SAAF shuts down HQ building due to ventilation problems


Due to unsafe and unhealthy working conditions caused by malfunctioning ventilation systems, the South African Air Force (SAAF) is temporarily closing its headquarters building in Pretoria.

A notice circulated to employees using the headquarters building advised members to execute their duties from home between 26 February and 11 March. They were told to join a WhatsApp group call every morning to report their readiness for work.

Anyone needing to visit the building will have to wear a mask at all times, sanitise regularly, preferably visit in the morning, and limit visit duration to a maximum of two hours.

The Chief Director Air Policy and Plans (CDAPP) is relocating to Directorate Air Force Acquisition (DAFA) at Air Force Base Waterkloof while other Chief Directors will be at the Africa Aerospace and Defence offices at Waterkloof, and the Air Force Command Council will be at Waterkloof VIP Movements.

The ‘evacuation’ of the SAAF HQ building (Loftus Building) comes after a 19-23 February inspection by the Department of Employment and Labour (DEL) with specific reference to the health and safety of the breathable air, the high temperatures experienced in the building, and the challenges pertaining to ventilation of fresh air in the building.

According to a draft SAAF document seen by defenceWeb, after the inspection the DEL “deemed the Loftus Building to be in contravention of the Occupational Health and Safety (OHS) Act” and issued a Prohibition Notice to the Chief of the Air Force. “The crux of the notice is that the use of areas, where the mechanised ventilation system is not working and where there is no means of means of natural ventilation, is prohibited.”

The Chief of the SAAF, Lieutenant General Wiseman Mbambo, instructed the Air Force Command Council to apply the same principles used during the COVID-19 pandemic lockdown for two weeks to reduce possible risks to personnel caused by contaminated air and poor ventilation, without impeding operations.

“At the same time the SAAF will continue to pursue, through the offices of SecDef and Chief Logistics, solutions to mitigate the challenges of the poor air quality and ventilation in the Loftus Building.” This will entail replacement of the HVAC (Heating, Ventilation, and Air Conditioning) systems.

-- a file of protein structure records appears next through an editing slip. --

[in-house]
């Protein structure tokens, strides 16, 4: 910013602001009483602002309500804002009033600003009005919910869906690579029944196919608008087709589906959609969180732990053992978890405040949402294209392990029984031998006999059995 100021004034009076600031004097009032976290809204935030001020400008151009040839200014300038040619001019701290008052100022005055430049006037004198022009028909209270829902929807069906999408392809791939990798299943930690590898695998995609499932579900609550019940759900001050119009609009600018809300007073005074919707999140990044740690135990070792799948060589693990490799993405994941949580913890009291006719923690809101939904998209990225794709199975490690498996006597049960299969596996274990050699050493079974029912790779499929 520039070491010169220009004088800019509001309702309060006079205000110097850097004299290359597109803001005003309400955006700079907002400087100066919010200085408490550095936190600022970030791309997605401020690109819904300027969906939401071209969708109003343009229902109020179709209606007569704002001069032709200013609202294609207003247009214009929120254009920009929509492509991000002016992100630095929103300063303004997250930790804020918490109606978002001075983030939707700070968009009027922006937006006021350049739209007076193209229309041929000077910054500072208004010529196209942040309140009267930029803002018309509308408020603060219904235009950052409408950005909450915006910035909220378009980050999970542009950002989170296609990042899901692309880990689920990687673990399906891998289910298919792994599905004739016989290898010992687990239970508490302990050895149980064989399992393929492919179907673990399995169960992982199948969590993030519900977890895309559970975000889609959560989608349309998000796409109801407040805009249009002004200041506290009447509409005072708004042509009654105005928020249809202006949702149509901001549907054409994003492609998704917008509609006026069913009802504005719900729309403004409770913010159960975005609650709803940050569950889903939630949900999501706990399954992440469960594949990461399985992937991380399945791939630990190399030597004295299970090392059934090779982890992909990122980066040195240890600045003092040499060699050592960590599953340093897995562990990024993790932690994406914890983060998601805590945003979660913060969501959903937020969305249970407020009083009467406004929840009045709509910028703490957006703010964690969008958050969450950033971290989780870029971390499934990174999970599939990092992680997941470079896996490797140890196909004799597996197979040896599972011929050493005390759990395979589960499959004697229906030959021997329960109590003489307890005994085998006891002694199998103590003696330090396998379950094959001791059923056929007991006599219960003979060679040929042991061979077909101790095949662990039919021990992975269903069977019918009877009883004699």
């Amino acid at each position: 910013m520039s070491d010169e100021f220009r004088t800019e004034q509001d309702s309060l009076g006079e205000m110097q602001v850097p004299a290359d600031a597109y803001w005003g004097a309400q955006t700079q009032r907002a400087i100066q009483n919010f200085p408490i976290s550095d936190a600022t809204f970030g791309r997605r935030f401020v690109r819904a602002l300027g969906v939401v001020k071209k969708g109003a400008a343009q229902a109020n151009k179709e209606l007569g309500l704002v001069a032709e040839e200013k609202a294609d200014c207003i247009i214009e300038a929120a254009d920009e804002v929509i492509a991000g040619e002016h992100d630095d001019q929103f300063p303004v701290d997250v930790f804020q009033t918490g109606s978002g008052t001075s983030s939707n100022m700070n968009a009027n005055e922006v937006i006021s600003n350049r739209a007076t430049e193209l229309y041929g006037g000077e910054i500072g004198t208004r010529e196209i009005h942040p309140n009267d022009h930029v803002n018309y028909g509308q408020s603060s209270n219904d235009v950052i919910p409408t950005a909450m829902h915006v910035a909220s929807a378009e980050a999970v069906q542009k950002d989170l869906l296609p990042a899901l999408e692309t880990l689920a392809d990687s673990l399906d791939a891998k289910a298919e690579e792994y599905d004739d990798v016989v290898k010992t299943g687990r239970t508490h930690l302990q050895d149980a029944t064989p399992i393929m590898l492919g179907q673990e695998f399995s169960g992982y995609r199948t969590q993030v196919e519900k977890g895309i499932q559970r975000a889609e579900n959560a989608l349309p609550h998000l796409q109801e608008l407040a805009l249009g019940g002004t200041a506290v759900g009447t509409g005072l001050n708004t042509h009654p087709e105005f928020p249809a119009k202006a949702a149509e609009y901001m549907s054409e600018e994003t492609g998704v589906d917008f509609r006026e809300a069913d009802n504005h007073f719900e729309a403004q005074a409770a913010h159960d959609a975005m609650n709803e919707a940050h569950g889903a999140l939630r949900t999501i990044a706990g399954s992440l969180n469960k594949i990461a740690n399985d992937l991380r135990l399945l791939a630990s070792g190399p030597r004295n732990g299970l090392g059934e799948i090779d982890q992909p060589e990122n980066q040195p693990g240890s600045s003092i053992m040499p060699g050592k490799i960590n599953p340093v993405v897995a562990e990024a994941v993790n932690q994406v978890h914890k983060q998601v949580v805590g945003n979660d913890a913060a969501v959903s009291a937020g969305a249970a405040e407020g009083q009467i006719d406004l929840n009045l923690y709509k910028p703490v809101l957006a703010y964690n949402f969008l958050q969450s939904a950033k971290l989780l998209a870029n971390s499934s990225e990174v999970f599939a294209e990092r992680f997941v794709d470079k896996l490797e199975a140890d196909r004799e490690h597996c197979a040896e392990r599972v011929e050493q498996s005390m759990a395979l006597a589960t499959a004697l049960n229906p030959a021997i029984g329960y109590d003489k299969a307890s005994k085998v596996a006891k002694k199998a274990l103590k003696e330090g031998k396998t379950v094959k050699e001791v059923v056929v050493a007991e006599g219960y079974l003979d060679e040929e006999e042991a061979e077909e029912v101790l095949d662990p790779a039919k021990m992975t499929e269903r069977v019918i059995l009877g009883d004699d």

The SAAF indicated the ‘stay away’ period may have to be extended.

Due to the failure of the SAAF HQ’s HVAC systems, inside temperatures reach over 40 degrees on warm days. City Press in January reported that the building gets so hot that computer servers frequently overheat. This has been the situation for more than a year now, with problems making headlines as far back as February 2022.

In January the SA National Defence Union (Sandu) issued an ultimatum that Mbambo provide an outline of how the situation will be brought into line with occupational safety regulations, or the union would ask the Department of Employment and Labour to intervene.

Earlier this month Mbambo said the SAAF was working hard to address the issue, particularly with other relevant stakeholders it relies on, notably the Department of Public Works and Infrastructure (DPWI), as the DPWI is responsible for repairs.

SAAF headquarters, commissioned 30 years ago, has room for 1 200 employees on two floors above ground and three floors below. Only one out of six roof-mounted temperature control systems is operational. Additionally, of the three systems tasked with managing the temperatures of the subterranean floors, two are at half capacity, and one is entirely defunct due to obsolescence.

Components for the systems are so out of date that they are no longer repairable, the City Press reported, adding it is estimated that replacing the systems could cost up to R5 billion. But with the budget currently so tight that more than three-quarters of the SAAF’s aircraft are unserviceable, the replacement of air conditioning systems is low on the priority list.

Sandu National Secretary, Advocate Pikkie Greeff, said, “The shutdown of the South African Airforce Headquarters in Pretoria, triggered by a critical failure of its ventilation systems, highlights the severe implications of insufficient funding and maintenance within the SANDF. The DPWI’s role in this predicament points to a broader systemic issue and pattern of dereliction that requires urgent attention. Our SA Airforce members deserve a safe and healthy working environment and it is crucial that immediate measures are taken to address these deficiencies and safeguard their welfare.”